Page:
This is going to be different.
I was checking Facebook the other day after coming back from my office. It was usual…a whole day editing atrociously written PR pieces and news stories…and an odd feature from a novice writer, with potential. Three cups of coffee, a monotonous bus journey back to my flat, in my semi-comfy couch, with a beer and fish fry…doing my fair share of social networking, which generally is checking cat photo updates, mostly…and some occasional interesting news and trivia…when I came across this post.
There’s an attraction in a nomadic lifestyle. Especially when you’re thirty, and have a job of an editor in a fortnightly broadsheet paper. Especially when you’re an Indian. For those who didn’t get the reference…here’s a pro-tip. When you were travelling, do you remember how many Indian backpackers you saw? That’s right…almost none. Indians don’t backpack that much. Travel means a month long family holiday, the bigger the group the better…and depending on the economy, inside India or some known locations like Thailand, Singapore or Srilanka. Indians love their comfort zone…they love to stay cocooned in their family life.
I was always a bit odd. In some ways I’m very Indian…nerdy, with two master degrees, sci-fi fan, average looking, prosaic and practical…completely justifying stereotypes. On the other hand…I am very different. My degrees are in Journalism, International Politics, International Relations and Economics…unlike the majority of my countrymen who study Science and Technology, Maths or Medicine. I don’t like Bollywood, for those who spoke to me they can vouch I have a neutral accent, with no thick T and D pronunciation…I prefer English premier league Football over Indian premier league Cricket. I don’t like eating curry much or smell like Chicken Tikka Masala.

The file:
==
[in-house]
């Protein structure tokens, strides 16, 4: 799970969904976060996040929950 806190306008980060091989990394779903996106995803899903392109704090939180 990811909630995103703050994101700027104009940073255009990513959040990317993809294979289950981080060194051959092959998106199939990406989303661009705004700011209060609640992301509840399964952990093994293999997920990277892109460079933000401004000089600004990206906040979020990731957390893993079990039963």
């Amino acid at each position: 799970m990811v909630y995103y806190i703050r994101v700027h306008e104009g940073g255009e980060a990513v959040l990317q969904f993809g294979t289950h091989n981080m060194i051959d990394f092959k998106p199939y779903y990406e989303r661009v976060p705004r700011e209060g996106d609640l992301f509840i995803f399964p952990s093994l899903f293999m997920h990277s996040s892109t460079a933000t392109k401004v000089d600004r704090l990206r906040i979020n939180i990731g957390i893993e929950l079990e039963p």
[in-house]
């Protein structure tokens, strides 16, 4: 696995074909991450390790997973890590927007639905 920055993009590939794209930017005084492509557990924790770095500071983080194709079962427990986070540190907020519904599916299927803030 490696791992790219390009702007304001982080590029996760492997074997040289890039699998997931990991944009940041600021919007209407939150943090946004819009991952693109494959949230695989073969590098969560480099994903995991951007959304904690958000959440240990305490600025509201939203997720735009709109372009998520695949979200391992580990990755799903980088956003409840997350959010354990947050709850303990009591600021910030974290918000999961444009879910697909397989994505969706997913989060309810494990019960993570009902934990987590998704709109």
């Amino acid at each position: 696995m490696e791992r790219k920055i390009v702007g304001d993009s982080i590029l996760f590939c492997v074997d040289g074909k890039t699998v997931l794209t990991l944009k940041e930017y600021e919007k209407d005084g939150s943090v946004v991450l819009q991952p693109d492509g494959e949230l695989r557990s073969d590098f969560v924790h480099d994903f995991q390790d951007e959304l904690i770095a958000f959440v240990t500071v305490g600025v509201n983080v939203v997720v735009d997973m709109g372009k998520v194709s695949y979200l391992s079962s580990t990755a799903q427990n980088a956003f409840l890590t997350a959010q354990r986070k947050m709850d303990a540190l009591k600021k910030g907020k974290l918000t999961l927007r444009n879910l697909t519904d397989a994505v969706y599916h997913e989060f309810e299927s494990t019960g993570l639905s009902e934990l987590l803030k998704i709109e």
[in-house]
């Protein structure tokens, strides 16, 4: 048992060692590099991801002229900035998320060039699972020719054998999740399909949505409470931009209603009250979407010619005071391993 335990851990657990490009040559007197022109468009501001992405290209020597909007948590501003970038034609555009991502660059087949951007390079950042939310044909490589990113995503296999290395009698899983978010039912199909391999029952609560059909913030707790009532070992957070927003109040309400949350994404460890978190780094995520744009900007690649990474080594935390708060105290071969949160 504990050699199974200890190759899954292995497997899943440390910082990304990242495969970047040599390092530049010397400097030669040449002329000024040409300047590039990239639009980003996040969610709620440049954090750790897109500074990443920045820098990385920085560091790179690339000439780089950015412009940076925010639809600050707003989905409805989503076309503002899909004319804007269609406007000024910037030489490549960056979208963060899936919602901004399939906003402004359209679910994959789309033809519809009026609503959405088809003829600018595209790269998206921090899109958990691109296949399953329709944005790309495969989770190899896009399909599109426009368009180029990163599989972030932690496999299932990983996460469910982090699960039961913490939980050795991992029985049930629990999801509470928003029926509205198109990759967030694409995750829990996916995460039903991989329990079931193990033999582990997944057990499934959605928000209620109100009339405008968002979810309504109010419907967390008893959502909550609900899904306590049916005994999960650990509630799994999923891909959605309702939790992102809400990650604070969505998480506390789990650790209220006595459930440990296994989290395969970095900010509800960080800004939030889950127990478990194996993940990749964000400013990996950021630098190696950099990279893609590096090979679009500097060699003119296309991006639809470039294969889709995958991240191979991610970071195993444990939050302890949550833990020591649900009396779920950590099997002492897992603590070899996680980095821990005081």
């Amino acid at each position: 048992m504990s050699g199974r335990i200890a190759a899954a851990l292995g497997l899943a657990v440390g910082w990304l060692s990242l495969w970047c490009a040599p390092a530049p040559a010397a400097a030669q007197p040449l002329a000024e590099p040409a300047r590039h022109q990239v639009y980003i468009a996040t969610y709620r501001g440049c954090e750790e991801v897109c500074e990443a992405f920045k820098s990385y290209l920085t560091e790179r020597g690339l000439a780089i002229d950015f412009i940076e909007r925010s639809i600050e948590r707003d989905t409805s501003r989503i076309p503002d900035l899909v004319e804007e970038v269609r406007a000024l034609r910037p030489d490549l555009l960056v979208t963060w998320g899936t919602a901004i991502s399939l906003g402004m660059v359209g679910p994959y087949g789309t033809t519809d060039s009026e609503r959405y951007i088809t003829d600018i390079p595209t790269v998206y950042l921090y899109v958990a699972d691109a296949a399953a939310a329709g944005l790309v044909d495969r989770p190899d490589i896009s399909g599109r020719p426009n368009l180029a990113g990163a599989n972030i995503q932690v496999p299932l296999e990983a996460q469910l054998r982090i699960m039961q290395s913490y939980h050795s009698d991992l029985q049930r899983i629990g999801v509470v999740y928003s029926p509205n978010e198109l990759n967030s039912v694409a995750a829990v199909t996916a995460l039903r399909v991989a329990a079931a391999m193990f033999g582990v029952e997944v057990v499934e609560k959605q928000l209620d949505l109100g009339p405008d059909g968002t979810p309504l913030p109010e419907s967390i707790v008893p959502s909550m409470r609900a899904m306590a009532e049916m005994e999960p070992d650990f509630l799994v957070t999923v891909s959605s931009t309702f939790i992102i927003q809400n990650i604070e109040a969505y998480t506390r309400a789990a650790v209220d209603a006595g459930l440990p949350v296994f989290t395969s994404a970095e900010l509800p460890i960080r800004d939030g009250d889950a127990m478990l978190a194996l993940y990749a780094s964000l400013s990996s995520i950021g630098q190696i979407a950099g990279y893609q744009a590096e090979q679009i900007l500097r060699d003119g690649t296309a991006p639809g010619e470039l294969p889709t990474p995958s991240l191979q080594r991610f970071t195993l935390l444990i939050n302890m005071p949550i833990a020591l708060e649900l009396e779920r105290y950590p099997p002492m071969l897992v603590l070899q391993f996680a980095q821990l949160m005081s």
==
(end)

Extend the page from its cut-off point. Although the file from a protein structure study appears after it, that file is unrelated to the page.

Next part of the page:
And one small difference…I left my Dad’s house when I was eighteen. Studying, living, working in different cities than my hometown Calcutta. Even though I am the only child, with a stable decent relationship with my parents, who love me more than anything in this planet. Now, I am in Auckland, having a yuppie life.
It’s one life we get. Without going into the theoretical interpretations of the major religions in this world…one thing is certain…you have one life, and there’s a lot to see and learn.
Forget your own culture. There are other cultures, equally or even more fascinating. Don’t hold an opinion of your country’s civilisational exceptionalism. At the end of the day, you will just be a toad in your local pond.
There’s a different life…just waiting for you. Calling you to come out and explore. There’s a different fun in working as a car-park assistant for a week to earn some quick cash when you’re almost a broke, cleaning kitchens and toilets in a backpacker hostel, working for accommodation. Cooking in a multinational group, playing Fifa 13, eating cheap pizza, drinking and dozing off in the couch.